Some people think making school board elections partisan will empower them. It won’t. It will only empower the power structure, which thrives on humans who have set their brains aside.
I supposedly received a PR from the City of Asheville today, but I don’t see it on their web site. The PR alleged as the city enters the eleventh year of the Ten Year Plan to End Homelessness, homelessness in Asheville is up. The program did very well in its effort to house the chronically homeless, and now it will focus on eliminating homelessness among veterans. But for government to succeed, we must first tax a few more middleclass property owners into homelessness.
Reporteth the local daily: The Blue Kudzu Sake Company is going out of business.
The sake brewery – one of two in Asheville – “failed to secure a large enough market share to make our operation profitable,” the company announced Tuesday morning. A long permitting process also took its toll, keeping the company’s products from quickly reaching the market and depleting cash reserves, the company said. The lack of foot traffic in the River Arts District also was a problem.
Policemen are suspecting a recent shooting on a NC college campus may have been a hate crime.
The Mountain Xpress has a story about Aaron Williams. He wants to open yet another bar in Asheville, but the shocker is he wants to sell nonlocal brews.
Foodshed. That is where all the little tributaries of food converge, reverse-deltalike into a single stream that leads right to my gut. Actually, they converge into a centralized feeder for all our food-desert chidren. Today, we learn that the Appalachian Foodshed Project has given the Asheville-Buncombe Food Policy Council $9000 to hire a part-time coordinator.
The Appalachian Foodshed Project is funded by a 5-year USDA Food Security Grant.
And, unless you’ve forgotten, we need the federal government to exercise extra-Constitutional powers to help half our people eat because putting a garden in your yard, picking berries by the wayside, or shooting a furry friend in the yard, is for all intents and purposes forbidden anymore. Among other functions, the coordinator will:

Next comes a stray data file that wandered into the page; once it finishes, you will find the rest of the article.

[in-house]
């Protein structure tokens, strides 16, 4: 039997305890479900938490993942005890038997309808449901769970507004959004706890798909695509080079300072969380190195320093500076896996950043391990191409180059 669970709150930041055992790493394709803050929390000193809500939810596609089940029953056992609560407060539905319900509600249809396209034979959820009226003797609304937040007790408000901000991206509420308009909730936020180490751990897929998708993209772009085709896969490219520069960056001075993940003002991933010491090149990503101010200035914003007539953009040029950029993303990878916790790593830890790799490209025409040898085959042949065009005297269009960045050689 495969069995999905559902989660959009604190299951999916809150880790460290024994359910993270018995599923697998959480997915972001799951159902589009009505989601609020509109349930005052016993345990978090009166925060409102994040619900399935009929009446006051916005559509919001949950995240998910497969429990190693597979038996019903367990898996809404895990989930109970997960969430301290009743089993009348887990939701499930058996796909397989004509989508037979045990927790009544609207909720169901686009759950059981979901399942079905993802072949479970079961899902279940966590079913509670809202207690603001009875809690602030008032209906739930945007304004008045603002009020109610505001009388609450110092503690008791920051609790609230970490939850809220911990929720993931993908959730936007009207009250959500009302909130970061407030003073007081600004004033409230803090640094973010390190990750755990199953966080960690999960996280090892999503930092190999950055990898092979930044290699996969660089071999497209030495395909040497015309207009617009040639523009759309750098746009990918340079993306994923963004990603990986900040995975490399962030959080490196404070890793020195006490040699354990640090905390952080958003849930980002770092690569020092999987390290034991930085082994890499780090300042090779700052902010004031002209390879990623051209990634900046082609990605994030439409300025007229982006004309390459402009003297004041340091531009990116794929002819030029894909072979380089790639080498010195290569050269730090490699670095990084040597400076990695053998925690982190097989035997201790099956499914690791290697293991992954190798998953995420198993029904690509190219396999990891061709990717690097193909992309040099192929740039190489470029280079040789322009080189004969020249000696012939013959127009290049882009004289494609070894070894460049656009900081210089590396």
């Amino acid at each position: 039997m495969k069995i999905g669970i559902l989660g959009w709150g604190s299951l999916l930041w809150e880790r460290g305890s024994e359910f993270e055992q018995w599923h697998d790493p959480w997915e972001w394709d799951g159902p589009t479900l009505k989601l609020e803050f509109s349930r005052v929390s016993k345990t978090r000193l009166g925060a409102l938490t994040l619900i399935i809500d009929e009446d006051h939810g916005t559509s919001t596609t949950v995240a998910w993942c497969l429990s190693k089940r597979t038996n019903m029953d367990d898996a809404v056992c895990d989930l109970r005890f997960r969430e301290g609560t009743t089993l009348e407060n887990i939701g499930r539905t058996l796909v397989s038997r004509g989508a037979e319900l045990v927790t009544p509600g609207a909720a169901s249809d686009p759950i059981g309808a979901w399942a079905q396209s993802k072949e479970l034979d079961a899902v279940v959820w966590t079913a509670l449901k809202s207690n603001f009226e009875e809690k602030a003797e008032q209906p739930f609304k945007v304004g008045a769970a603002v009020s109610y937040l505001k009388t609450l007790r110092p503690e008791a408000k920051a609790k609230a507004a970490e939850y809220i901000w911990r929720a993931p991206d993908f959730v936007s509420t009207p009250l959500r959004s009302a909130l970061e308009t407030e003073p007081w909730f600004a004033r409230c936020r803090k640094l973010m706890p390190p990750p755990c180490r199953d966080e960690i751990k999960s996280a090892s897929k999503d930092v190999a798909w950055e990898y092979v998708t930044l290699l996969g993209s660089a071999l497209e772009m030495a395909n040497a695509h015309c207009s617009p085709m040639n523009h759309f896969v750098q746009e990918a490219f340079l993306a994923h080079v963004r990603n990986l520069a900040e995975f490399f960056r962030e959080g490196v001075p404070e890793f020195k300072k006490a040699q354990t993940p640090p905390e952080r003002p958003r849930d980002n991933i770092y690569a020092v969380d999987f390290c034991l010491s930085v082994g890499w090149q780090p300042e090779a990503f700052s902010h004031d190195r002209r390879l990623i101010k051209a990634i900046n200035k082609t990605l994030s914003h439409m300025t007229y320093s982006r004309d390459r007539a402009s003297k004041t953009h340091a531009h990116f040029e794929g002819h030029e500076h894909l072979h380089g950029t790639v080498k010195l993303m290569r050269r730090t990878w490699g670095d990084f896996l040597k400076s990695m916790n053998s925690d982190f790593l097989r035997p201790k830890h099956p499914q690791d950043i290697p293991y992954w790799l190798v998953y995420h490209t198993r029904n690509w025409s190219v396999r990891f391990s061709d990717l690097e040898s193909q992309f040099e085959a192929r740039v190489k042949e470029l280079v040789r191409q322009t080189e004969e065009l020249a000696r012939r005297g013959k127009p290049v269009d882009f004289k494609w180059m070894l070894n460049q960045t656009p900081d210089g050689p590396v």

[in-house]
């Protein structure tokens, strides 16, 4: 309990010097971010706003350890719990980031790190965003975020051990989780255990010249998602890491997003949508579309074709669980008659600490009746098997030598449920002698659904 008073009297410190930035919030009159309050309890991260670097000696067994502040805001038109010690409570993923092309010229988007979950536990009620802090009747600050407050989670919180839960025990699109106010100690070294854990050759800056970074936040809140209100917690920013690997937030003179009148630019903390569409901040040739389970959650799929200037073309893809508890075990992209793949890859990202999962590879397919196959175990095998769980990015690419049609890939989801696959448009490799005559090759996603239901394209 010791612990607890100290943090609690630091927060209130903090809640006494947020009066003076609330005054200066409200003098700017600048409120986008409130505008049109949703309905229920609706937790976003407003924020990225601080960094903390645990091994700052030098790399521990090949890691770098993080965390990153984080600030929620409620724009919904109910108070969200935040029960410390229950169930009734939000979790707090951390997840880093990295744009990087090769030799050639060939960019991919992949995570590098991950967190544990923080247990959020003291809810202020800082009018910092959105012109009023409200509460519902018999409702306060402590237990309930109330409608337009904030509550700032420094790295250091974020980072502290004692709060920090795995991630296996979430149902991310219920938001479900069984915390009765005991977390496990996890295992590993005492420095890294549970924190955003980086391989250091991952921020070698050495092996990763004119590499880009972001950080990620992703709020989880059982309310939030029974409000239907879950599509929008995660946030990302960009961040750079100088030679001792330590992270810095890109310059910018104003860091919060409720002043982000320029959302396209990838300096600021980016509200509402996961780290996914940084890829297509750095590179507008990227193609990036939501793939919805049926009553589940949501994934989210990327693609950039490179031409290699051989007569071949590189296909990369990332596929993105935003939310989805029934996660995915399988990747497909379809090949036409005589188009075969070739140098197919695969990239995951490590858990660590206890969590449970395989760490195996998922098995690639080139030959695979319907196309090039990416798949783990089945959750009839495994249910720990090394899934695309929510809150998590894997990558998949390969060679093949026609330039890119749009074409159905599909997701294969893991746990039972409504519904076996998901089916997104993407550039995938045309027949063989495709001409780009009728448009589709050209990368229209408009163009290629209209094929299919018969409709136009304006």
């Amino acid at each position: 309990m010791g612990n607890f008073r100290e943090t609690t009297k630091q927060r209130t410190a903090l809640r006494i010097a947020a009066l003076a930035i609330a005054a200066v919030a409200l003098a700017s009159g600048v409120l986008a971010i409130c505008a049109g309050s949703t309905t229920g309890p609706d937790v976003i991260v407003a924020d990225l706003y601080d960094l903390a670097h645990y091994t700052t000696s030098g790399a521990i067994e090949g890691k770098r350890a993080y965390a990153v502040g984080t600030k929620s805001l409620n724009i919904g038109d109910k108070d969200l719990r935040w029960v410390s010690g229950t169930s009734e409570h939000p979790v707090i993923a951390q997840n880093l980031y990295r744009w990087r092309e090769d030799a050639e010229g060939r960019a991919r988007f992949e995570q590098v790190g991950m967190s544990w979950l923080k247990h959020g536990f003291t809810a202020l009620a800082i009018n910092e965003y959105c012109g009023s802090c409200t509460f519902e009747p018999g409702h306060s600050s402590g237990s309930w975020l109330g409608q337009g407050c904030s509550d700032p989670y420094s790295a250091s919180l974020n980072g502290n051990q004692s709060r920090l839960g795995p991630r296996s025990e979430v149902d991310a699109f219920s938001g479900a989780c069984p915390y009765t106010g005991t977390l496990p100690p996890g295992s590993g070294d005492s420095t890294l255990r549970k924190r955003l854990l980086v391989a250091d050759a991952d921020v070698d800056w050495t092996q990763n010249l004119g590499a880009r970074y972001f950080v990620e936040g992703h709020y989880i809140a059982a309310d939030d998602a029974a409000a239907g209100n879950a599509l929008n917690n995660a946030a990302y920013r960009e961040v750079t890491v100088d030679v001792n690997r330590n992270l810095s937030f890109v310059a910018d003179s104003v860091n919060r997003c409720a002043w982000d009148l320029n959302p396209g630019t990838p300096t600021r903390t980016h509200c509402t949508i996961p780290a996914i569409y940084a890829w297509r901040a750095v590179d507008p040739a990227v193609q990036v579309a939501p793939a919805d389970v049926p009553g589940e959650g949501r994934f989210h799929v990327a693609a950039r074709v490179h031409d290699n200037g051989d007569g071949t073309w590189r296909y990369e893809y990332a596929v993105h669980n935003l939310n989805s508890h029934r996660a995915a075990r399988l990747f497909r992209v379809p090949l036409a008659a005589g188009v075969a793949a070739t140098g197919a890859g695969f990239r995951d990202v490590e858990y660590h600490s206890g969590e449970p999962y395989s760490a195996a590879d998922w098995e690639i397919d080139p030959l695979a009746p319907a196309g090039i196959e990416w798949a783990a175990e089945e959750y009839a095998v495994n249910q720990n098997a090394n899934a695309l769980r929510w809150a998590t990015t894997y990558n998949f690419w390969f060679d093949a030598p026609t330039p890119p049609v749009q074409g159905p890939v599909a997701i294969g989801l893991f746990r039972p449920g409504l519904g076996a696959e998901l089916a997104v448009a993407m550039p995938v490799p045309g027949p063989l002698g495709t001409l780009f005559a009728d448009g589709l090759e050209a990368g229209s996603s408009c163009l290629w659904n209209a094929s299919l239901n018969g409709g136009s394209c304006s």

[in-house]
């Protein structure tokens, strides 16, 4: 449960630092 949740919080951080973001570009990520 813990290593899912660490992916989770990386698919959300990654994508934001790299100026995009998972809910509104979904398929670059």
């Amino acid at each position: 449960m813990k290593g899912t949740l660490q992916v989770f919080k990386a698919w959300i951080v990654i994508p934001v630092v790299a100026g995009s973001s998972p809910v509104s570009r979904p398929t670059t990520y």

connect and collaborate with other community groups to increase awareness and actions to improve food security and food policy locally.
Polk County has hired its first human resources officer; the last resources officer obviously being a frog.
[On her last job, the new HRO, Patti Wagner,] provided solution-based services that included human resource development, executive coaching, customized leadership development programs, specialized recruitment and staffing and business consulting emphasizing integrated strategic human resource support.
After twelve years, Saluda town administrator Erny Williams has announced his retirement. Unlike just about any other retirement in the news, Erny is not citing “personal reasons” or “opportunities to explore new challenges.” He is, refreshingly, naming problems in words capable of forming pictures in the mind.
The City of Asheville is going to move some money around to pay for an acoustical analysis of the Thomas Wolfe Auditorium. Although it is an interesting use of tax dollars, it is a worthwhile cause. I attended a performance there a couple years ago, and I rank it at the very bottom of venues for acoustics. The word muddy comes to mind. Only the Peace Center in Greenville was worse. In Greenville, I kept moving from seat to seat to see if I could get a good sound, and it failed. Following the show, it was all I could do to restrain myself from offering the band’s bus driver some help as he got caught on this and this traffic calming device.
I did see another show at the Thomas Wolfe about thirty years ago. I went with some friends to see the Asheville Symphony. Athough it didn’t bother me, the friend who invited me talked for days afterward about how, during pianissimos and pauses one could hear the lions roaring from the circus next-door.
The City of Asheville will get to talk about Project Bravo IV tomorrow. Goody gumdrops. I only have two requests. (1) The city really needs to be more generous to this crony. I mean, with all the economic multipliers they are going to bring, surely they can find a cool million jingling around in the public coffers somewhere. (2) If this Project Bravo IV is the same craft brewery lurking around other economic development commissions in the Southeast, then as beer crowds out options for organically-grown choices in our food deserts, we really need to look into a federal program that puts local craft beer in all free and reduced school lunches. Educated tasting skills should be instilled at an early age.